On Thanksgiving, When it is Hard to Give Thanks
Holidays often come with great expectations—
We remember holidays of years gone by,
We make plans for what this year’s holiday will bring,
We reach for certain experiences, emotions and encounters.
On Thanksgiving there is certainly an expectation that we will offer thanks for the gifts in our lives and we will express gratitude for the bounty of our blessings. There are times when gratitude is easy to find and when we ask ourselves, “What do I feel thankful for?” we are met by a stream of blessing that fills us to overflow.
Other times when we reach for gratitude we are met by sadness and pain. Sometimes the sadness is ours, resulting from loss, grief, disappointment in our own lives. Other times the pain rises from what is going on around us, from the tragedies, injustices, horrors we are witnessing in our country and in the world. There are times that the pain is so sharp that the call to give thanks can feel like a burden or an impossibility.
In these moments it is important to for us to make wise, compassionate choices for ourselves. Sometimes acknowledging the grief and sorrow can help us move through these feelings and find gratitude. And the experience of offering thanks can further lift us. Other times the pain is so pervasive that gratitude is not available. In these moments it is important not to berate or judge ourselves harshly, this response only adds to the pain and difficulty we are already feeling.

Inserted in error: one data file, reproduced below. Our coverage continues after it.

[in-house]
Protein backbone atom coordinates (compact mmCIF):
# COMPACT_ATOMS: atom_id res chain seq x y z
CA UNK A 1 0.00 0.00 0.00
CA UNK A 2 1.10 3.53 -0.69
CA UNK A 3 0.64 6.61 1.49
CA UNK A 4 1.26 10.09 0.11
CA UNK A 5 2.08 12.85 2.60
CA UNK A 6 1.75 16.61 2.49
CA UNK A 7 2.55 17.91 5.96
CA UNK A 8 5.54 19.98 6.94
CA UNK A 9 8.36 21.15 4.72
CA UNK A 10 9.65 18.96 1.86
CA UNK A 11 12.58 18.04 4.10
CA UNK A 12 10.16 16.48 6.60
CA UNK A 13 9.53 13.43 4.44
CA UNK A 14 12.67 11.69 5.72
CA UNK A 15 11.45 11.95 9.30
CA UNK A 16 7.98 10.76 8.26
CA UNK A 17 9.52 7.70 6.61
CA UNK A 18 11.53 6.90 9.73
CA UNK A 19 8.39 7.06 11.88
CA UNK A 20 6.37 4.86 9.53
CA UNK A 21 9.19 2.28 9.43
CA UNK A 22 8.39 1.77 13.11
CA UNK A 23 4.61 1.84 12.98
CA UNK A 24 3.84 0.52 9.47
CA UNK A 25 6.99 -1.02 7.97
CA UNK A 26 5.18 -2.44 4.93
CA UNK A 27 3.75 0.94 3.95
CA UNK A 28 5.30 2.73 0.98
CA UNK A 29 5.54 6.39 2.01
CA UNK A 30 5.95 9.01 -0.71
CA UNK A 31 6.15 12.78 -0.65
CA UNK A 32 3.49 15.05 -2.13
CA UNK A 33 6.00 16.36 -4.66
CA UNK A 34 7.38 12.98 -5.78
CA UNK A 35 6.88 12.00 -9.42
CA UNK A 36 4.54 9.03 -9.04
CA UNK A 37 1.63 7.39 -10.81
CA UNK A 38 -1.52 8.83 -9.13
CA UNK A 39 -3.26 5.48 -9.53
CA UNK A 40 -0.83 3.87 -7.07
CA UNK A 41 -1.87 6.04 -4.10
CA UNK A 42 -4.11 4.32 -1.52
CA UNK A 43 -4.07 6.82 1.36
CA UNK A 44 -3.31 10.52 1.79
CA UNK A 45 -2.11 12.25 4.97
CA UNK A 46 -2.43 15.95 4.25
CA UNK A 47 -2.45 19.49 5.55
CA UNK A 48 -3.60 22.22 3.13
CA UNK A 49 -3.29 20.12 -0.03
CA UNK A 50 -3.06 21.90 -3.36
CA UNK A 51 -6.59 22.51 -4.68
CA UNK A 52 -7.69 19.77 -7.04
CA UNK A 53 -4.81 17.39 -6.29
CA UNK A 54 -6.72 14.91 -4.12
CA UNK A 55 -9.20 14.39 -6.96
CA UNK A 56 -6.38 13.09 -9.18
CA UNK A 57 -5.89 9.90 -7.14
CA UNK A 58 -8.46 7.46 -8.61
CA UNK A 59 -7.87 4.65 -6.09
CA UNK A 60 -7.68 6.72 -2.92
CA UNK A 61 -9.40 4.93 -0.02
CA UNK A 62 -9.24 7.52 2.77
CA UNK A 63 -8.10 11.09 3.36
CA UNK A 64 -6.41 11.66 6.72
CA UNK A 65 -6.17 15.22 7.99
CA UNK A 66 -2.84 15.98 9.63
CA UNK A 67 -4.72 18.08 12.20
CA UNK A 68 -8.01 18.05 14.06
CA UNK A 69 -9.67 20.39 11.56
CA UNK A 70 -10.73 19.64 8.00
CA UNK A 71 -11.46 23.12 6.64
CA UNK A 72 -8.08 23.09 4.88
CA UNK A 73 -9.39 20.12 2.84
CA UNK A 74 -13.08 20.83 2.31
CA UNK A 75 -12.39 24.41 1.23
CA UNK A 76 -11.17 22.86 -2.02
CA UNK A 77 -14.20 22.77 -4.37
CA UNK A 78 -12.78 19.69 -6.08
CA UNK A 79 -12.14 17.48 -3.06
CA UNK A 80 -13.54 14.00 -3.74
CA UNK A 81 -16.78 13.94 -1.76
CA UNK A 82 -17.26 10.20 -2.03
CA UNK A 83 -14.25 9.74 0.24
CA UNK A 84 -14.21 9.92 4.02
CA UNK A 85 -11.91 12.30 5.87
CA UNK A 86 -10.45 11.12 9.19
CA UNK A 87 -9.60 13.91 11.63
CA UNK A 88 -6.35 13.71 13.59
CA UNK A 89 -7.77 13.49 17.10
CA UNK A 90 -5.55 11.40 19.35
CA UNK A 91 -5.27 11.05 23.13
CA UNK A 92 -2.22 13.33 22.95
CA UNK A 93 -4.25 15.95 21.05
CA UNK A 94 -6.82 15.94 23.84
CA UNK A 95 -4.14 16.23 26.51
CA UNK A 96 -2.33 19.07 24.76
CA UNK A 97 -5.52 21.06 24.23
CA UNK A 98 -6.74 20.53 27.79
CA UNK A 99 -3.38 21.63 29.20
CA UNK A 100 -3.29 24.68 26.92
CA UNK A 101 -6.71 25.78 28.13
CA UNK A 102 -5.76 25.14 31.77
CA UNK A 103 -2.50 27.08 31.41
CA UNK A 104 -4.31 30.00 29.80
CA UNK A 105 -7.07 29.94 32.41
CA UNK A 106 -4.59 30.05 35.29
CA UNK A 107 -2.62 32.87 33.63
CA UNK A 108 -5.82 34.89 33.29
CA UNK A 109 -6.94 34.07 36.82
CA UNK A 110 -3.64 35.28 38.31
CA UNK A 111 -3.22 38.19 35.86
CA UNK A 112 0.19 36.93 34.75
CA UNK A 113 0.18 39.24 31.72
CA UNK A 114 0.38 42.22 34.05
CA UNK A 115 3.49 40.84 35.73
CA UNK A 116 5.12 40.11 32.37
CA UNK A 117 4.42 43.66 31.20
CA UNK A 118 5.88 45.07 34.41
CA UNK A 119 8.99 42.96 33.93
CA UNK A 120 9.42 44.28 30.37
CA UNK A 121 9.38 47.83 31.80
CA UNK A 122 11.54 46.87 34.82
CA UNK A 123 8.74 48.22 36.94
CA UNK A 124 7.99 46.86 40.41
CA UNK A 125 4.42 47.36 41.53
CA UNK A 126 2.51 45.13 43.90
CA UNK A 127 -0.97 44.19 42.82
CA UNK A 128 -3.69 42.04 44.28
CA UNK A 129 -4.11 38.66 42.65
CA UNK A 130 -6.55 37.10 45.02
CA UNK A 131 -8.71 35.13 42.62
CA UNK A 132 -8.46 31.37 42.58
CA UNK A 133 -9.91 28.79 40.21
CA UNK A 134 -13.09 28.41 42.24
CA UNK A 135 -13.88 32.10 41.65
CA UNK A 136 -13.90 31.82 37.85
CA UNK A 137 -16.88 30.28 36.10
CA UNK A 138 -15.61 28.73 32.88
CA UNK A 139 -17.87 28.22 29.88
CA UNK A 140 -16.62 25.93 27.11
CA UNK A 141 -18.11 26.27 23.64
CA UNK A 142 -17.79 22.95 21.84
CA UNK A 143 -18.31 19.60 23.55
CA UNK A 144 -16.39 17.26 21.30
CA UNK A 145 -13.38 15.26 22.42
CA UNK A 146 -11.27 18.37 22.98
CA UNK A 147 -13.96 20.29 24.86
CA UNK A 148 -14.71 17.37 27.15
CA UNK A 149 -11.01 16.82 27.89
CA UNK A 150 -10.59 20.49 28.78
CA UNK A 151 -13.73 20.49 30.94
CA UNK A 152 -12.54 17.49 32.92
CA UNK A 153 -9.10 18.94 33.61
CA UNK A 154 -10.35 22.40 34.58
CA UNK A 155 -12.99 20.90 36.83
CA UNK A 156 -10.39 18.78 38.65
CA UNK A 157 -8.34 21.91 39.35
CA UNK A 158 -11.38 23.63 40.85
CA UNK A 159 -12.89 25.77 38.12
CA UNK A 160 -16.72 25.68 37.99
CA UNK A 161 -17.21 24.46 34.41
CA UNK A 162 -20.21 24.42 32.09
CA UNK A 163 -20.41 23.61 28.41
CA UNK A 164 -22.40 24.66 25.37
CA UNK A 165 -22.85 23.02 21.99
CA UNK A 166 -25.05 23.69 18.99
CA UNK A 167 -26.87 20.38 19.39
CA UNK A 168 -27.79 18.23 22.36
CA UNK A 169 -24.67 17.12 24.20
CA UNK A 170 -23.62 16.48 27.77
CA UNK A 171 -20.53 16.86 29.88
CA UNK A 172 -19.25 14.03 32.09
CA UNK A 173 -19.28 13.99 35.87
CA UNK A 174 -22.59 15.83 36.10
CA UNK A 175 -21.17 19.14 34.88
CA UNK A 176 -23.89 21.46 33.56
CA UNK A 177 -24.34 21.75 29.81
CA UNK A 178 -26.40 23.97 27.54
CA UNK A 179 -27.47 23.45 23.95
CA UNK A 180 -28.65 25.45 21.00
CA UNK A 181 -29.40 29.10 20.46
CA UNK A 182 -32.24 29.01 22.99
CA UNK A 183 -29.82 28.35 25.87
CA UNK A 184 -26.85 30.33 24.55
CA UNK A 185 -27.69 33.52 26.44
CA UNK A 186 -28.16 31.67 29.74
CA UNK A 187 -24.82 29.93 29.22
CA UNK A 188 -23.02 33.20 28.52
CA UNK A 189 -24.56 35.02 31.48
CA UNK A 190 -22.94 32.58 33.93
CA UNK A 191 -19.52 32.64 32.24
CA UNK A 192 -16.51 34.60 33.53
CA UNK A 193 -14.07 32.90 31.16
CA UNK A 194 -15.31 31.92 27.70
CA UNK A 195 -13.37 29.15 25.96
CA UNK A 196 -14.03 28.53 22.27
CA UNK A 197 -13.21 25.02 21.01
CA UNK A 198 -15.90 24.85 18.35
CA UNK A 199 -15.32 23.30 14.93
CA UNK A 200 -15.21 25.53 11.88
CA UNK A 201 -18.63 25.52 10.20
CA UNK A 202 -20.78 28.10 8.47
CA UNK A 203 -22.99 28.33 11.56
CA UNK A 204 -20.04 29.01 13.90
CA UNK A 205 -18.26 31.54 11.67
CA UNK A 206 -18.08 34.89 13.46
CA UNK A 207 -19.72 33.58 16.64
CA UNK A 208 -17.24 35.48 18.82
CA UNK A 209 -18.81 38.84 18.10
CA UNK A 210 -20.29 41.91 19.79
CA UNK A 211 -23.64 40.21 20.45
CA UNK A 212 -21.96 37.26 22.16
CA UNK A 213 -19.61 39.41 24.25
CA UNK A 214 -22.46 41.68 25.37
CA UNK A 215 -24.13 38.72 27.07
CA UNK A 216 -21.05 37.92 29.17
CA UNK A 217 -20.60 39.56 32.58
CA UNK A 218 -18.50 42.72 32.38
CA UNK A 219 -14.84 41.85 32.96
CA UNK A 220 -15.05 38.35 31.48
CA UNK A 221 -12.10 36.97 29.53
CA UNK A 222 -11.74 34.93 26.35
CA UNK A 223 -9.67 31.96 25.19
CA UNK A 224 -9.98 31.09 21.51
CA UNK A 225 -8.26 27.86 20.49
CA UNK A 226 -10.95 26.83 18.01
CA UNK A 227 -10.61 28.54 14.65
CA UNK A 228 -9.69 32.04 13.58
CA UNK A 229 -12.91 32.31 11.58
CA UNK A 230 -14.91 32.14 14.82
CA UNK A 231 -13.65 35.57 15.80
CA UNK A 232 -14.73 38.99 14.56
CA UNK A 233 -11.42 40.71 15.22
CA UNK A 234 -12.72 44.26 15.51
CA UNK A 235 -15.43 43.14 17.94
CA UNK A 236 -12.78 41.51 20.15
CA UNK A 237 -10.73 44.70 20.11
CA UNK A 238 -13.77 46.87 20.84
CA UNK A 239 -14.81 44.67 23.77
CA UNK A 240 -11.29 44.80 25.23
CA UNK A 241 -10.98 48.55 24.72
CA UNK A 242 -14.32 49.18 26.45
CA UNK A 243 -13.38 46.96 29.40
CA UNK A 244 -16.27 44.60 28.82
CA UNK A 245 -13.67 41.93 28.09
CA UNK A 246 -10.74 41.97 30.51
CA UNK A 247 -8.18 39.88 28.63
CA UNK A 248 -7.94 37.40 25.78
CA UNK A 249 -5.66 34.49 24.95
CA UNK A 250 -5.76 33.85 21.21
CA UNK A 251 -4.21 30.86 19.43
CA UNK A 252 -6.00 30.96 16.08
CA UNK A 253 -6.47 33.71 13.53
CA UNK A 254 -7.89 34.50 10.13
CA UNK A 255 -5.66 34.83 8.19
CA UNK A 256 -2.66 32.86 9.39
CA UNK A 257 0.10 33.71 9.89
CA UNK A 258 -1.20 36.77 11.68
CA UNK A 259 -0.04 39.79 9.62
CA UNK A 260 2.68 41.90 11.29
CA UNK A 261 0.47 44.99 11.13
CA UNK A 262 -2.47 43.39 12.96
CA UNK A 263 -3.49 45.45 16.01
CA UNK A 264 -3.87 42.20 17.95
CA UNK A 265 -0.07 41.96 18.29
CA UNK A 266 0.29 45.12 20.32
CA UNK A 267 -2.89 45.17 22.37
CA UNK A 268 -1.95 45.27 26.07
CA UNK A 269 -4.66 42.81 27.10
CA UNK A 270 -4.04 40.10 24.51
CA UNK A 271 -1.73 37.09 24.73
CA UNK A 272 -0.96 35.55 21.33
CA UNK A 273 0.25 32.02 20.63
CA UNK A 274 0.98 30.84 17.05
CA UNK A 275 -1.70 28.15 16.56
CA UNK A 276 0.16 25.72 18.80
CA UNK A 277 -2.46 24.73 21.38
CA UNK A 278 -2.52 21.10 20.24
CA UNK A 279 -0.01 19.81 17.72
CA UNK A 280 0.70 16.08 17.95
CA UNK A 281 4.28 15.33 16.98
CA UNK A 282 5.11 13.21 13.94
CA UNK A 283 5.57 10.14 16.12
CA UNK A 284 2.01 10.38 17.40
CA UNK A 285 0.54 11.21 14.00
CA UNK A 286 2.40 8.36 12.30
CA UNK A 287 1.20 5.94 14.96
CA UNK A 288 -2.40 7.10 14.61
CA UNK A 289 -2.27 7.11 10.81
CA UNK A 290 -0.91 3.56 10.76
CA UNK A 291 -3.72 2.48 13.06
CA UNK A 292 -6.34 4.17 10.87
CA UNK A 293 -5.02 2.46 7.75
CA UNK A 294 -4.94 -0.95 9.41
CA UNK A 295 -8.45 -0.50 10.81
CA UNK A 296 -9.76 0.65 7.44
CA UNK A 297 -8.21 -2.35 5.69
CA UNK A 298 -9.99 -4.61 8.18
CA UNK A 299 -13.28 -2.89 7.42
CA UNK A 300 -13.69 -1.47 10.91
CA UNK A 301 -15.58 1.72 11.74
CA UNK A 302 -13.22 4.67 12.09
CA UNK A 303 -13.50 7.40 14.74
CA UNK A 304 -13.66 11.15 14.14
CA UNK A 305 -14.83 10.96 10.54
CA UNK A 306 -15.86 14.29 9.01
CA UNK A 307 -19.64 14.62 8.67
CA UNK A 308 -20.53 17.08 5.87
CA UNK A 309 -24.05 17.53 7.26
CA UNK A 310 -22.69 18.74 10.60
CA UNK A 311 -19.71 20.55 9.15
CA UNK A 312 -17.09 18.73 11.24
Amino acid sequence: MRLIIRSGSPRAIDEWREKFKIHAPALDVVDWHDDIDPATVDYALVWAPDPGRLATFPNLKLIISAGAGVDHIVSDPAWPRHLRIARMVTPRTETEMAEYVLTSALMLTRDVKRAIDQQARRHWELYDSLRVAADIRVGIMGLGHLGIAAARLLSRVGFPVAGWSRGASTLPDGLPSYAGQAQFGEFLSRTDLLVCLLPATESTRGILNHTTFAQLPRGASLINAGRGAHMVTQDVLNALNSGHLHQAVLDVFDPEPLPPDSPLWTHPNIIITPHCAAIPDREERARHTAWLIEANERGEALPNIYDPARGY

In Hebrew, the word for giving thanks—hoda’ah—also means acknowledgment. And when we say prayers of thanksgiving we are offering our gratitude and we are also saying—I acknowledge this moment. I am present to the truth of this moment, whatever this moment contains.
This year, as we gather for Thanksgiving in the midst of all that is going on in our own lives and in the life of our country, let’s set an intention to treat ourselves and each other with gentleness, kindness and care. When faced with the question, “What am I thankful for?” let us notice the sensations and emotions that arise. When gratitude comes, let us share our appreciation and joys and let this nourish our hearts and souls. And when gratitude feels beyond our grasp, let us say to ourselves and each other:
I am present to… …….the deep sorrow in my heart
I am aware of… …….. the grief I am experiencing
I acknowledge… …….. a sense of overwhelming loss.
Let this willingness to be present to the moment also be an offering that nourishes our hearts and souls.
May this season bring blessings of sustenance and strength.
May we lift each other with love.
Rabbi Yael Levy
11 Kislev 5779
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